This enables us share a pool of Redis connection objects across multiple concurrent function invocations without fear. Multiple startups can be defined. They'll run in the order that they are defined. It is also important to note that the Functions Framework does not provide any special hook to run after function completion.

  • Functions_Framework.http 'otp' do |request| handles the request and response processing of our functions. This function supports three different route patterns. It is possible to define other types of functions (e.g., Functions_Framework.cloud_event 'otp' do |event|) that handle events from other Google services. It is also possible to define multiple functions in the same file but deployed independently.

  • In store = Store.new(global(:redis_client)), the global method is used to retrieve any object stored in the global shared state. As it is used above, we retrieve the Redis client from the Connection pool defined in the global setup in our startup block.

  • Response and Models::OtpResponse handles response serialization with active_model_serializers to give properly formatted JSON responses.

Testing our Function Locally

The Functions Framework library enables us to easily test our functions locally before deploying them to the cloud. To test locally, we run

bundle exec functions-framework-ruby --target=otp --port=3000

--target is used to select the function to deploy.

While manual testing is great, automated tests and self-testing software is the holy grail in testing. The Functions Framework provides helper methods for both Minitest and RSpec to help test our functions for both http and cloudevents handlers. Here is an example of a test:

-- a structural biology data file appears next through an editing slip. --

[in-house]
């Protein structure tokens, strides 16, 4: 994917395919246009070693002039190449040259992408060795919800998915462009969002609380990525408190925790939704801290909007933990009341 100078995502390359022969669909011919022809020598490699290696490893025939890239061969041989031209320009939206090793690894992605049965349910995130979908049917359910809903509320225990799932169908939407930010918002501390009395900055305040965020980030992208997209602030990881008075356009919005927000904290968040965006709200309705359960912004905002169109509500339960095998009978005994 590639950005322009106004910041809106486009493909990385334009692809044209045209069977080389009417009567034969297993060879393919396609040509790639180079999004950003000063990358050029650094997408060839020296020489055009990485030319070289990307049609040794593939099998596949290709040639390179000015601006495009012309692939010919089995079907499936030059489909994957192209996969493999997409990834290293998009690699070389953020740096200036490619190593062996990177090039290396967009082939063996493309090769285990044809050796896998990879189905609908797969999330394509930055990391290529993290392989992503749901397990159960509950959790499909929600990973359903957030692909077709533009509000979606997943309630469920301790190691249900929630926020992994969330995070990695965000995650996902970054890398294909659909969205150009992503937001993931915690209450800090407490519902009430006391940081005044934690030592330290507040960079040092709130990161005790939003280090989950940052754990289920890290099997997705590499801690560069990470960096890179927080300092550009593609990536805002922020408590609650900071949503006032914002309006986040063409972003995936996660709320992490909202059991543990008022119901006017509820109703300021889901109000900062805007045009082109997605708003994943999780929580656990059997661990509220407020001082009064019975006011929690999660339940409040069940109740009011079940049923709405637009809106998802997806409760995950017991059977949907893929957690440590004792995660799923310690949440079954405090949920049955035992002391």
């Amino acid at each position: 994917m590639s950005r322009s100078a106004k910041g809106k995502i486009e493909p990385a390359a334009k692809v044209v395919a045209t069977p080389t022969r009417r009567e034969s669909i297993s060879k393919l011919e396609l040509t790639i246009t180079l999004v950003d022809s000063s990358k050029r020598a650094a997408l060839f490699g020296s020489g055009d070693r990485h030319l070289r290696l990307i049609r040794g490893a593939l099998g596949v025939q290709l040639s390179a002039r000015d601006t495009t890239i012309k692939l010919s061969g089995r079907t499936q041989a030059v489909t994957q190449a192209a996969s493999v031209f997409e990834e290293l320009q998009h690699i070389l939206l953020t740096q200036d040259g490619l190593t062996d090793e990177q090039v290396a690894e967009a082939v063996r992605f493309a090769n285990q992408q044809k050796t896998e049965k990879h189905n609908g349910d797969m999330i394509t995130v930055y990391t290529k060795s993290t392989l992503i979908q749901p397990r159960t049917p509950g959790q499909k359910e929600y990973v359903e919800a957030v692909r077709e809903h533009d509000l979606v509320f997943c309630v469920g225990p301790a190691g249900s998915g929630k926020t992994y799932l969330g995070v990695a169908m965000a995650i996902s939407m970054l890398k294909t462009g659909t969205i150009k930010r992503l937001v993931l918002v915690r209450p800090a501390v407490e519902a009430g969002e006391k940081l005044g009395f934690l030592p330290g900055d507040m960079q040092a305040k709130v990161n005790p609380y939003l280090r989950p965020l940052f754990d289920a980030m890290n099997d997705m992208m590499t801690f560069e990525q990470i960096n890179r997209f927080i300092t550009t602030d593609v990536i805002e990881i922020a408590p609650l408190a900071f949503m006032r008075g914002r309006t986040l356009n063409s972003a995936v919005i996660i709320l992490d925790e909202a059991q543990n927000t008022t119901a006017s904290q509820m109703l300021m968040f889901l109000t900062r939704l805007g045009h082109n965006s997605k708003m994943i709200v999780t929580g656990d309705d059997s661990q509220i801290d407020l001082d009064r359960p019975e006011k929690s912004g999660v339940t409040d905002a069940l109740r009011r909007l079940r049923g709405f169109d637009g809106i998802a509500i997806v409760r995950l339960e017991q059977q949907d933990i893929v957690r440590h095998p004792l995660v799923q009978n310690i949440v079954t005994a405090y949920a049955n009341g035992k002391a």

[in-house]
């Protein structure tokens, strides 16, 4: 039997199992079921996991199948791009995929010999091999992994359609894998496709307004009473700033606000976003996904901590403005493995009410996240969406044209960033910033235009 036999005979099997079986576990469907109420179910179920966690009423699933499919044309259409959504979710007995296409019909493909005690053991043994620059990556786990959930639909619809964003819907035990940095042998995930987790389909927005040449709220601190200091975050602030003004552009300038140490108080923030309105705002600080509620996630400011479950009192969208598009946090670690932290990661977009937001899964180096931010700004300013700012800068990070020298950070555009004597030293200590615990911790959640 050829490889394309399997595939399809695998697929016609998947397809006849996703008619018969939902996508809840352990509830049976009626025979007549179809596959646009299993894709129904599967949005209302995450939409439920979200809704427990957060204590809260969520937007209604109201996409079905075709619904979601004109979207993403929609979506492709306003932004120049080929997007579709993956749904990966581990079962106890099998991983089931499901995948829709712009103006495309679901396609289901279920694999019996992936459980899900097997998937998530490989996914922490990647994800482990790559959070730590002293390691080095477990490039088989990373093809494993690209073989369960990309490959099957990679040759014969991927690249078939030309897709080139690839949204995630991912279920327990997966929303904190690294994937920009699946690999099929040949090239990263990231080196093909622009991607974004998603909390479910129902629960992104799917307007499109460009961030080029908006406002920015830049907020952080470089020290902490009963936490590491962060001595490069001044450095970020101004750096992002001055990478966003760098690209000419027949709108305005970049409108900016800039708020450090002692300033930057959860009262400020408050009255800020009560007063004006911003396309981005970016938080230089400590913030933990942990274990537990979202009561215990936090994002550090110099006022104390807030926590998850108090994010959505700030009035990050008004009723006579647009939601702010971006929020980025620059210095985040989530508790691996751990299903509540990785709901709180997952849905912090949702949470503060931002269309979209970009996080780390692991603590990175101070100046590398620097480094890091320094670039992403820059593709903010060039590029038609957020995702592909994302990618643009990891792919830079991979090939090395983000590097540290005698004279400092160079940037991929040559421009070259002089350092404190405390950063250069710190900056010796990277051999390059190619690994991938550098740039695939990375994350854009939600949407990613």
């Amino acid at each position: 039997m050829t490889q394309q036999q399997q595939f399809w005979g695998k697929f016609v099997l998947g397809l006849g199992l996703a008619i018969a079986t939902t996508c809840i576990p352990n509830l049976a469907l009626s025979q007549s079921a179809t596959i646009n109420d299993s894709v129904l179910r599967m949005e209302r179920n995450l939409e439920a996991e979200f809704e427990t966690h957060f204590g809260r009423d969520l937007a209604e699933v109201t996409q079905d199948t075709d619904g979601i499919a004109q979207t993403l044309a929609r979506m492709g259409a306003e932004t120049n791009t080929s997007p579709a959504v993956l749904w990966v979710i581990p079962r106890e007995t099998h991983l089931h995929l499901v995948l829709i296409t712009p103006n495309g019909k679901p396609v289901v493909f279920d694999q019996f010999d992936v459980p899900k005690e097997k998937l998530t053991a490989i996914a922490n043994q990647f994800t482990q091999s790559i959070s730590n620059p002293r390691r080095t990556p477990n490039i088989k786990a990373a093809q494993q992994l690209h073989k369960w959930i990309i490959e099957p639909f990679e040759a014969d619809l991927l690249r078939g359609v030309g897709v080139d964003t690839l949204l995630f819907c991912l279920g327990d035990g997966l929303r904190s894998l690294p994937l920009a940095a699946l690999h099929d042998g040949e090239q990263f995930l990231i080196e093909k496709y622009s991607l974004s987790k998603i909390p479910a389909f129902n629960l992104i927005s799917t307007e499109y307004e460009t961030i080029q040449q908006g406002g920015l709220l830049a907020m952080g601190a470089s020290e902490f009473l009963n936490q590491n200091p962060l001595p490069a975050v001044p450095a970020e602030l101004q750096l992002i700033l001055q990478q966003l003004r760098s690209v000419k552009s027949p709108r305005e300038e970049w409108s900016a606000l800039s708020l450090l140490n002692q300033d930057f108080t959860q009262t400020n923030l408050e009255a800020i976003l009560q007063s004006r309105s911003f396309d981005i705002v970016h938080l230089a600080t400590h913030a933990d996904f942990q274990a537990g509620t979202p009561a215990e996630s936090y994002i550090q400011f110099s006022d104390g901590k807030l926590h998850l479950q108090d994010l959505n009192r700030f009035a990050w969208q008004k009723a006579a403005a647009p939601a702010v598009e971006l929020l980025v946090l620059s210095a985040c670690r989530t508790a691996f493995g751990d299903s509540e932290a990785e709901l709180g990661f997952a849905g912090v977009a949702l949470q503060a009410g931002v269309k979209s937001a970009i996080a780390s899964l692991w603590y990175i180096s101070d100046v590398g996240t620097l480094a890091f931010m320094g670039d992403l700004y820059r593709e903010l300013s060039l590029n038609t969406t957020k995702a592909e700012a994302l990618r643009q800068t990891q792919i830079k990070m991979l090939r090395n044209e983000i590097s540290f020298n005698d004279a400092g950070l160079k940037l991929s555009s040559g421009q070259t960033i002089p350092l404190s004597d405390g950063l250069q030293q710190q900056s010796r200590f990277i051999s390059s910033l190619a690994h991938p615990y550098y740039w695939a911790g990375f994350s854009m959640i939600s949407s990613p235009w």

require './spec/spec_helper.rb'
require 'functions_framework/testing'

describe  'OTP Functions' do
  include FunctionsFramework::Testing

  describe 'Send OTP', redis: true do
    let(:phone_number) { "+2347012345678" }
    let(:body) { { phone_number: phone_number }.to_json }
    let(:headers) { ["Content-Type: application/json"] }

    it 'should send OTP successfully' do
      load_temporary "app.rb" do
        request = make_post_request "/otp", body, headers

        response = call_http "otp", request
        expect(response.status).to eq 200
        expect(response.content_type).to eq("application/json")

        parsed_response = JSON.parse(response.body.join)
        expect(parsed_response['status']).to eq true
        expect(parsed_response['message']).to eq 'OTP sent successfully'
      end
    end
  end
end

Deploying Our Function

First, we need to deploy a Redis server using Google Cloud Memorystore, on which our function is dependent. I won't go into further detail here on how to deploy a Redis server to the GCP, as it is outside the scope of this article.

There are multiple ways to deploy our function to the Google Cloud Function's environment: deploying from your machine, deploying from the GCP console, and deploying from our code repositories. Modern software engineering encourages CI/CD processes for most of our development, and for the purpose of this article, I'll focus on deploying our Cloud Function from Github with Github Actions using deploy-cloud-functions.

Let's set up our deployment file (.github/workflows/deploy.yml).

name: Deployment
on:
  push:
    branches:
      - main
jobs:
  deploy:
    name: Function Deployment
    runs-on: ubuntu-latest
    steps:
      - uses: actions/checkout@v2
      - id: deploy